Education-obsessed parents of New Jersey public school students snap to attention when high school rankings appear in national and state publications. We all want our children have a superlative academic experience, and sometimes we’re unsure of the quality or opportunities available in our local districts. So when we see magnet after magnet school topping the “best schools” list, it’s natural to wonder, could my child go there?

The answer is: maybe. In NJ, magnet schools are really “gifted and talented” schools with strict residency requirements—you have to live in the county where they’re located, and admissions criteria are rigorous.

Interestingly, the NJ Department of Education claims that “New Jersey does not have statewide specialized magnet schools in the arts, science or technology.” In reality, we do—but they’re not run by the state, they’re run by the county.

What is A Magnet School?

Each of New Jersey’s 21 counties has a vocational-technical school district, which is the group that oversees its county magnet schools. Some vo-tech districts are limited to what you traditionally think of when you think “vo-tech”: car mechanics, landscaping, food services and cosmetology. In the late 1990s, however, local officials saw the opportunity to merge those programs with some of our most academically rigorous high schools. The resulting magnet schools are funded through a vo-tech model, which means the money comes through a combination of county taxes, state and federal aid and tuition payments from students’ local school districts.

So let’s look at a recent best high school list. Here are U.S. News and World Report’s rankings of all public NJ high schools, which were chosen using an algorithm that includes state standardized assessments, SAT and ACT scores, Advanced Placement results and college enrollment upon graduation.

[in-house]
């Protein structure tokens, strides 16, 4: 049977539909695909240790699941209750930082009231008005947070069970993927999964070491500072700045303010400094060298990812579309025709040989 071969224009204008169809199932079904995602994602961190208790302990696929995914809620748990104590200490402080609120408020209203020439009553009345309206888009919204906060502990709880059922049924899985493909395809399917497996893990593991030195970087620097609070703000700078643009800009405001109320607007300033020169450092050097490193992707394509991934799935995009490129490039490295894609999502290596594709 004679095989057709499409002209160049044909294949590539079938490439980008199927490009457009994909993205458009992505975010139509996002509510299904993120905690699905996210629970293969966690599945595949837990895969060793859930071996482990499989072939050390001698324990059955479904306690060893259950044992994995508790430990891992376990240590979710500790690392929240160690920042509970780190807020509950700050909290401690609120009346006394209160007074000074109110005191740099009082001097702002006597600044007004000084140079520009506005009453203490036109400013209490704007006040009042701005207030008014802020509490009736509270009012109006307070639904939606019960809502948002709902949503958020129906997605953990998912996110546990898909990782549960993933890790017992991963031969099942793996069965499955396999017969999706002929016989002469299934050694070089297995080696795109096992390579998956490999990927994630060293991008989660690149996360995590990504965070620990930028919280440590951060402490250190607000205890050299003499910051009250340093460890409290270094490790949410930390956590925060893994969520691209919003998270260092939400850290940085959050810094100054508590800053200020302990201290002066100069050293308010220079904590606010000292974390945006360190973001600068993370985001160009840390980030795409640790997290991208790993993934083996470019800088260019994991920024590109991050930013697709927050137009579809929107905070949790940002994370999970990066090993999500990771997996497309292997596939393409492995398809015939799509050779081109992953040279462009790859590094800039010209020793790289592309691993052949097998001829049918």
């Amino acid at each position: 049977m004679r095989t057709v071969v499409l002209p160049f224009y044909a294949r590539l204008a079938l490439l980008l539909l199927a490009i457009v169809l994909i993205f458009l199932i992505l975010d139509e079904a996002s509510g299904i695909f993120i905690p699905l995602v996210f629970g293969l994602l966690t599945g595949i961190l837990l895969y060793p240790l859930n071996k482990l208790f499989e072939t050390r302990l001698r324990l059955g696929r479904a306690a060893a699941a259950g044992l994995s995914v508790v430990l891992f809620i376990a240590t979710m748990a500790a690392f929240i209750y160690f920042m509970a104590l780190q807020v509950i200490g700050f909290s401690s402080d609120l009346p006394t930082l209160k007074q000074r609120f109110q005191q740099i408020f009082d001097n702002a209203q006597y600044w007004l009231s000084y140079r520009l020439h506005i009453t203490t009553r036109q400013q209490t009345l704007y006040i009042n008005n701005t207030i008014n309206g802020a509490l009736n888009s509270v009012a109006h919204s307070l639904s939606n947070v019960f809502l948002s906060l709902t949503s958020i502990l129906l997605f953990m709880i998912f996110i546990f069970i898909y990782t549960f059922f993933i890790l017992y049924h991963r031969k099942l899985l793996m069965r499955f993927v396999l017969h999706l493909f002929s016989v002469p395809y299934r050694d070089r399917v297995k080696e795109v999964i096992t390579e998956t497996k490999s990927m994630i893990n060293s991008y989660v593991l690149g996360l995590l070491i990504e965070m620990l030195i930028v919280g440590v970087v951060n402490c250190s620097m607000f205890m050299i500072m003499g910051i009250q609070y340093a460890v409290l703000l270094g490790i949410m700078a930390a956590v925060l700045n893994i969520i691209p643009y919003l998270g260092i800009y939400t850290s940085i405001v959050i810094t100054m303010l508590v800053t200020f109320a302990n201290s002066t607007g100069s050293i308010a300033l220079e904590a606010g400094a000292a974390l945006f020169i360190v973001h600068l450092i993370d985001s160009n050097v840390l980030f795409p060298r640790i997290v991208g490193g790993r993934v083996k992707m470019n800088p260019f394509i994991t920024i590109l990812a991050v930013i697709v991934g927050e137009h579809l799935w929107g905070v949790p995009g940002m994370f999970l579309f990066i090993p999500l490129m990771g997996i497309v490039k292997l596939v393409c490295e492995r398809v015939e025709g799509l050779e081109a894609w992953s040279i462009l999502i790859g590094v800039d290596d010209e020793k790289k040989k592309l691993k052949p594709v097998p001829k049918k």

1. Biotechnology High School (Monmouth County)

2. High Technology High School (Monmouth County)

3. Bergen County Technical High School (Bergen County)

4. Dr. Ronald McNair High School (Hudson County)

5. Bergen Academies (Bergen County)

6. Academy of Allied Health and Science (Monmouth County)

7. Princeton High School (Mercer County)

8. North Star Academy Charter School Newark (Essex County)

9.Middlesex County Academy for Sciences, Mathematics and Engineering Technologies (Middlesex County)

10. Elizabeth High School (Union County)

Here’s how the list breaks down: Princeton High School (#7) is a traditional public high school, albeit it one in a particularly high-achieving municipality. North Star Academy (#8) is a public charter school in Newark that’s part of the widely-respected Uncommon Schools charter network, and is only open to Newark students. The other eight are all county magnet schools, although Elizabeth High School (#10) and McNair (#4) are restricted to students who live in Elizabeth and Jersey City, respectively. 

How to Get in